Fr. Redemptus Valabek, O. Carm. continues his reflections from the first volume, this time considering the impact of Vatican II on Carmelite life. These essays include reflections on the first general chapter after the close of the Council, and the identity and direction of the third order, as well as theological commentaries on various themes, such as the cross and reconciliation, communication, and liturgy.
Carmelites contribution during the Second Vatican Council. The books that we have the pleasure to offer you, are representative of the topics covered by the Second Vatican Council, where the Carmelites have participated in several sessions.
“In these articles, P. Redemptus touches a wide range of issues and questions …. The author describes some of the most interesting moments of the history of the 20th century, from a series of sessions of the Second Vatican Council II and debates held on important issues both within the Council room and beyond.” Fernando Millán Romeral, O.Carm. Prior General
Tags : Carmelites and the Council, Christian prayer, Language of the Liturgy, The Laity, Religious Liberty, Sacraments, The Saints, Christ the Saviour, Fraternity, Authority is Service, Life and the Ecumenical movement, Use of Silence, Mary’s place in Carmel, The Vows, All Christians are Priests, The Heart of Liturgy.
The Saints after the Council
Meeting Christ in the Sacraments
Jesus Christ, the One and Only
Salvation History – Then and Now
The Carmelite General Chapter, 1971
The Abiding Cross of Christ
Words vs. Life
Making Liturgical Prayer Personal
Challenge for the Carmelite Third Order – Commentary on the Third Order Rule
Faithful and loving servants
All are Priests at the Liturgy
Historian Joachim Smet, O. Carm. offers a glimpse into Carmelite women’s monastic life that spans centuries and continents. Beginning with the affiliation of various individuals and groups, his book takes the reader on a journey through the formation of the first formal monasteries to the successes and struggles of subsequent groups, to the founding of other monasteries beyond European boundaries. Photographs and references complete his account of these cloistered members of the Carmelite family. (Second printing: 2011)
Composed on the occasion of the eighth centenary of the Carmelite Rule, historian Patrick McMahon, O.Carm. offers an interesting and in-depth study of its background. He then offers a commentary on the accompanying text in order to answer the question of its suitability for all Carmelites, particularly the laity. He concludes with some interesting reflections on the significance of this inheritance for Christians, and particularly Carmelites, today. (Fourth printing: 2013)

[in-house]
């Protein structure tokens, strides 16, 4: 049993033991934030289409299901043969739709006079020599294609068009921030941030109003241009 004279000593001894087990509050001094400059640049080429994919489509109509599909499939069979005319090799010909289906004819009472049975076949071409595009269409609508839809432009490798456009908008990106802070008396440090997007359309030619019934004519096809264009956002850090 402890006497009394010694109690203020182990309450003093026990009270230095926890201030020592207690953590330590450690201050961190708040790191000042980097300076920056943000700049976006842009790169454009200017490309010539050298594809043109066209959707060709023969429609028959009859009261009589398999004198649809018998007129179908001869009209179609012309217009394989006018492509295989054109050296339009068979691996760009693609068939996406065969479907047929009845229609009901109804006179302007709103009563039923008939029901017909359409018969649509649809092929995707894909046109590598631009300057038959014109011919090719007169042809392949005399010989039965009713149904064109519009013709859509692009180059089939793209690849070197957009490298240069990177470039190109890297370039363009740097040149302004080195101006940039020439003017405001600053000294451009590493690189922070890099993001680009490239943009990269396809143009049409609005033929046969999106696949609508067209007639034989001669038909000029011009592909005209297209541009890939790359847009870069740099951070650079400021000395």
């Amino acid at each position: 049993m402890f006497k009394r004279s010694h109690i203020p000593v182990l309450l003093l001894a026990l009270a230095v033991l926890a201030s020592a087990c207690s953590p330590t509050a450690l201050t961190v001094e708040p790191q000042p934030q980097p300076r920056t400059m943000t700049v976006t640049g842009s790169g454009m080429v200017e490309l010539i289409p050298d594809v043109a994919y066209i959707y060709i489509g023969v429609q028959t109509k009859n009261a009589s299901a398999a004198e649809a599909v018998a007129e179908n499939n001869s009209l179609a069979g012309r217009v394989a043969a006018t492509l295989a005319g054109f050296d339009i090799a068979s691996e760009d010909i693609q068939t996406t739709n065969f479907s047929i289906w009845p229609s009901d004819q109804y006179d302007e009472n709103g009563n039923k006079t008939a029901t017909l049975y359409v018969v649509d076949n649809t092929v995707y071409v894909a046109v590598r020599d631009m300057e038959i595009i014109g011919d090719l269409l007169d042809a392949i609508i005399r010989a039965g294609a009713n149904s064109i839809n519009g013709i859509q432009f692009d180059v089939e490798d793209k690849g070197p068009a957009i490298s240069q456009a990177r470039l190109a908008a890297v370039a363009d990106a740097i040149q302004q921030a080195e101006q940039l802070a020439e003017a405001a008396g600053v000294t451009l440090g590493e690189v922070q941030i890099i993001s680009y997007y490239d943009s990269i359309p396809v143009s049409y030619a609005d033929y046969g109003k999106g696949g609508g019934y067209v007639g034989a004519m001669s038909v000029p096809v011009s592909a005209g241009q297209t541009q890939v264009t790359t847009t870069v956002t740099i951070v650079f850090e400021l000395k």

Former Prior General Killian Healy, O. Carm., offers some profound reflections on one of the most important figures in Carmelite spirituality, the prophet Elijah. Using the Scriptural texts as a foundation, Fr. Healy incorporates sources of the Carmelite tradition, including the writings of the saints and works of art, to confront contemporary spiritual challenges with a Carmelite perspective.
All three of the world’s great monotheistic religions – Judaism, Christianity and Islam – venerate the Profet of Fire.
For Jews, Elijah is the forerunner of the Messiah, a messenger between heaven and earth, the rebuilder of God’s chosen people. In the Gospels Elijah appears along with Moses during the transfiguration and bears witness to the Lordship of Jesus. For Muslims, we live because Elijah is alive. For all the paragon of fidelity to God.
In Profet of Fire Father Kilian Healy, former Prior General of the Carmelite Order, presents the perennial challange of Elijah: If the Lord is God, follow him; if Baal, follow him.
Modern man – and woman – prefers to straddle the issues. Like Israel of old we do not want to commit ourselves too deeply: we proclaim the principle of peace and justice but promote indiscriminate consumption; we proclame fundamental equality for all but insist on personal and national privilege; we proclaim the primacy of the spirit but reject discipline.
Elijah still calls on the servants of the Most high to throw down their idols and to return to the worship of the One God: If the Lord is God, follow him; if Baal, follow him. The Baals of consumerism and reckless self-interest may be less recognizable than the old idols, but they are even more insidious in misleading the Paople of God.
Profet of Fire challanges us to stand up and be counted.
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(Fourth printing: 2010)
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